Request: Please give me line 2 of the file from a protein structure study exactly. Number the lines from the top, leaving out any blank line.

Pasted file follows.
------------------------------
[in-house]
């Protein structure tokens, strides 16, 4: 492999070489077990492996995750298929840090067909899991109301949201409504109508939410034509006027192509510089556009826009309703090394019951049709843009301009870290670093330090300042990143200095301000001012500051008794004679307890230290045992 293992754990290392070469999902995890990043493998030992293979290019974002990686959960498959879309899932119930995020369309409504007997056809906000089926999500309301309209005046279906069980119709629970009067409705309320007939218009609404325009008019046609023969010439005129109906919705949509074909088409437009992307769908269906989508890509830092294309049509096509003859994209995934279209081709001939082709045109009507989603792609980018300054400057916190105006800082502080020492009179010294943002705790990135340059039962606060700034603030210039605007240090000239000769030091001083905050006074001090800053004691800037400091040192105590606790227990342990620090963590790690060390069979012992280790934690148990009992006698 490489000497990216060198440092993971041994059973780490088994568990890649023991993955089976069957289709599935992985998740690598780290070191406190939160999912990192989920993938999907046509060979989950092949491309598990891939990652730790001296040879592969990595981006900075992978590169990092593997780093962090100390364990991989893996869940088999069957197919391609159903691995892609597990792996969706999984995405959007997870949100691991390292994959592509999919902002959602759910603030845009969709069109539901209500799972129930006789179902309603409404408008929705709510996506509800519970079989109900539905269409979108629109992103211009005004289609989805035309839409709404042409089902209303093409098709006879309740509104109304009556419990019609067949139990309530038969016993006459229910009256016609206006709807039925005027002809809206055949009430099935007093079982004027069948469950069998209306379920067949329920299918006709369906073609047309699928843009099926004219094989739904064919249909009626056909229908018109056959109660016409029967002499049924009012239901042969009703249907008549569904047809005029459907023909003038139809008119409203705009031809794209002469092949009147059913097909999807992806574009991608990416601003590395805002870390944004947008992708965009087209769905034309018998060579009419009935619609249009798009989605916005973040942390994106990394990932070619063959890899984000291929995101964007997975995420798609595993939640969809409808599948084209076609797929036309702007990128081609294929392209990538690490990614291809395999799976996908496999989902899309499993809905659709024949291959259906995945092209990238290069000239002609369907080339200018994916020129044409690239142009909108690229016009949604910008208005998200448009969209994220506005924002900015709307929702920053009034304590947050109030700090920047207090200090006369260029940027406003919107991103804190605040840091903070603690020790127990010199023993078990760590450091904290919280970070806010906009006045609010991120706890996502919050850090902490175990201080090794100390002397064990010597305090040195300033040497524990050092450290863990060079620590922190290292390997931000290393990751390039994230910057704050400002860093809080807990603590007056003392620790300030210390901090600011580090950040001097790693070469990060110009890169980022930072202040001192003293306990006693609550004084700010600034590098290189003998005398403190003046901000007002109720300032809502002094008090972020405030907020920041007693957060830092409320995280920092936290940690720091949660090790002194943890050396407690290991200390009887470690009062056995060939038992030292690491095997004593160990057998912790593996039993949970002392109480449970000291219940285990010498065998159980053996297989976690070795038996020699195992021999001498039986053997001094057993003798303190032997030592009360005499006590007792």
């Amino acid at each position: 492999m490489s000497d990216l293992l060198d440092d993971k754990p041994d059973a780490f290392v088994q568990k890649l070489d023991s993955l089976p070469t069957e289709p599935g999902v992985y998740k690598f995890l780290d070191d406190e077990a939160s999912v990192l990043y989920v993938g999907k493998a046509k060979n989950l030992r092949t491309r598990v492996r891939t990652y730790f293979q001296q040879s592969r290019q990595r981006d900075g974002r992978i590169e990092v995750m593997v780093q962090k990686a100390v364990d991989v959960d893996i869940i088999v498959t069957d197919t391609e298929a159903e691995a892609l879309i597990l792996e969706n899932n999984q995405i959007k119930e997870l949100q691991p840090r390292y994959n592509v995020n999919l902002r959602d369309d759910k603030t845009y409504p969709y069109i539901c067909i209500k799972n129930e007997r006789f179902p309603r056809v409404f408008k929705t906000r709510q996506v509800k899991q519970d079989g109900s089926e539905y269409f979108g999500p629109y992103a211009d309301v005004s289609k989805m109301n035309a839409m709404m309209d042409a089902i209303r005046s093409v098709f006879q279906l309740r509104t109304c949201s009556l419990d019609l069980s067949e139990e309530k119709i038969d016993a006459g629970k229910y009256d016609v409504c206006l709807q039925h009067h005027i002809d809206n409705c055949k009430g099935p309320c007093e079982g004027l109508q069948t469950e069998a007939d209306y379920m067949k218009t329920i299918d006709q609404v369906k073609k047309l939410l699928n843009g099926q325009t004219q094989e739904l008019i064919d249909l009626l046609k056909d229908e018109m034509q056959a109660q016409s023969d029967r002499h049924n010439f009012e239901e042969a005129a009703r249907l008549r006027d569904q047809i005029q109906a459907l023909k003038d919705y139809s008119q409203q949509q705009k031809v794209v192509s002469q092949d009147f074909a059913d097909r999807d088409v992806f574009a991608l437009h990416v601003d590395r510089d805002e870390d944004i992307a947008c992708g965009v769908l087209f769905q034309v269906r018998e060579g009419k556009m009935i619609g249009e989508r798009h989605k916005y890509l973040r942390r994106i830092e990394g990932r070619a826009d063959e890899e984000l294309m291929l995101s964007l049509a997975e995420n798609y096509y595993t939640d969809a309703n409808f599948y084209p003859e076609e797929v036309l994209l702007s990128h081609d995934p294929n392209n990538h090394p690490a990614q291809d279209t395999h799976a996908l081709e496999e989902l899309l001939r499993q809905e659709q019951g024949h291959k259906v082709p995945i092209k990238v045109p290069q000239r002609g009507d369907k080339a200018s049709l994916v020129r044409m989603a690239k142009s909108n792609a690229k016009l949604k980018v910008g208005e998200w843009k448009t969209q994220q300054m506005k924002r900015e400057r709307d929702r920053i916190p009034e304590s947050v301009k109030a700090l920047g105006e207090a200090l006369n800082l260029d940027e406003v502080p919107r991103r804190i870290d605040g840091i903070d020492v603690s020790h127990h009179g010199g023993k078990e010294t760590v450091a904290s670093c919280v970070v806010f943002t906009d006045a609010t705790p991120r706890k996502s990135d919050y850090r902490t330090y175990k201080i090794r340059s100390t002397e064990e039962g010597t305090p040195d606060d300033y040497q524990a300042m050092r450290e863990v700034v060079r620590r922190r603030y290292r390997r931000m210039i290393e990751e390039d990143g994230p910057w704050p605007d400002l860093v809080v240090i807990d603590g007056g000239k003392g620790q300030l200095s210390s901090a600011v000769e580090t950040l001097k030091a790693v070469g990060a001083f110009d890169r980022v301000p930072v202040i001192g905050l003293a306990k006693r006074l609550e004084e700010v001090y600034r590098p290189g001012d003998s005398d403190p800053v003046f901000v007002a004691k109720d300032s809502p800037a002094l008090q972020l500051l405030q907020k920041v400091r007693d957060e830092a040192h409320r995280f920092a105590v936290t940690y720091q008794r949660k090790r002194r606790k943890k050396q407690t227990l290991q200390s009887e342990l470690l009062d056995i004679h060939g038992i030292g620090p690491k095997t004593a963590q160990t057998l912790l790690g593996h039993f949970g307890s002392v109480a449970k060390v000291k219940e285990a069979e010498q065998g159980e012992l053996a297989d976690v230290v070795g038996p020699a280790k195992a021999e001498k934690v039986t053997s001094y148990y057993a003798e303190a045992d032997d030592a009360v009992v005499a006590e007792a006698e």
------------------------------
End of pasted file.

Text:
């Protein structure tokens, strides 16, 4: 492999070489077990492996995750298929840090067909899991109301949201409504109508939410034509006027192509510089556009826009309703090394019951049709843009301009870290670093330090300042990143200095301000001012500051008794004679307890230290045992 293992754990290392070469999902995890990043493998030992293979290019974002990686959960498959879309899932119930995020369309409504007997056809906000089926999500309301309209005046279906069980119709629970009067409705309320007939218009609404325009008019046609023969010439005129109906919705949509074909088409437009992307769908269906989508890509830092294309049509096509003859994209995934279209081709001939082709045109009507989603792609980018300054400057916190105006800082502080020492009179010294943002705790990135340059039962606060700034603030210039605007240090000239000769030091001083905050006074001090800053004691800037400091040192105590606790227990342990620090963590790690060390069979012992280790934690148990009992006698 490489000497990216060198440092993971041994059973780490088994568990890649023991993955089976069957289709599935992985998740690598780290070191406190939160999912990192989920993938999907046509060979989950092949491309598990891939990652730790001296040879592969990595981006900075992978590169990092593997780093962090100390364990991989893996869940088999069957197919391609159903691995892609597990792996969706999984995405959007997870949100691991390292994959592509999919902002959602759910603030845009969709069109539901209500799972129930006789179902309603409404408008929705709510996506509800519970079989109900539905269409979108629109992103211009005004289609989805035309839409709404042409089902209303093409098709006879309740509104109304009556419990019609067949139990309530038969016993006459229910009256016609206006709807039925005027002809809206055949009430099935007093079982004027069948469950069998209306379920067949329920299918006709369906073609047309699928843009099926004219094989739904064919249909009626056909229908018109056959109660016409029967002499049924009012239901042969009703249907008549569904047809005029459907023909003038139809008119409203705009031809794209002469092949009147059913097909999807992806574009991608990416601003590395805002870390944004947008992708965009087209769905034309018998060579009419009935619609249009798009989605916005973040942390994106990394990932070619063959890899984000291929995101964007997975995420798609595993939640969809409808599948084209076609797929036309702007990128081609294929392209990538690490990614291809395999799976996908496999989902899309499993809905659709024949291959259906995945092209990238290069000239002609369907080339200018994916020129044409690239142009909108690229016009949604910008208005998200448009969209994220506005924002900015709307929702920053009034304590947050109030700090920047207090200090006369260029940027406003919107991103804190605040840091903070603690020790127990010199023993078990760590450091904290919280970070806010906009006045609010991120706890996502919050850090902490175990201080090794100390002397064990010597305090040195300033040497524990050092450290863990060079620590922190290292390997931000290393990751390039994230910057704050400002860093809080807990603590007056003392620790300030210390901090600011580090950040001097790693070469990060110009890169980022930072202040001192003293306990006693609550004084700010600034590098290189003998005398403190003046901000007002109720300032809502002094008090972020405030907020920041007693957060830092409320995280920092936290940690720091949660090790002194943890050396407690290991200390009887470690009062056995060939038992030292690491095997004593160990057998912790593996039993949970002392109480449970000291219940285990010498065998159980053996297989976690070795038996020699195992021999001498039986053997001094057993003798303190032997030592009360005499006590007792």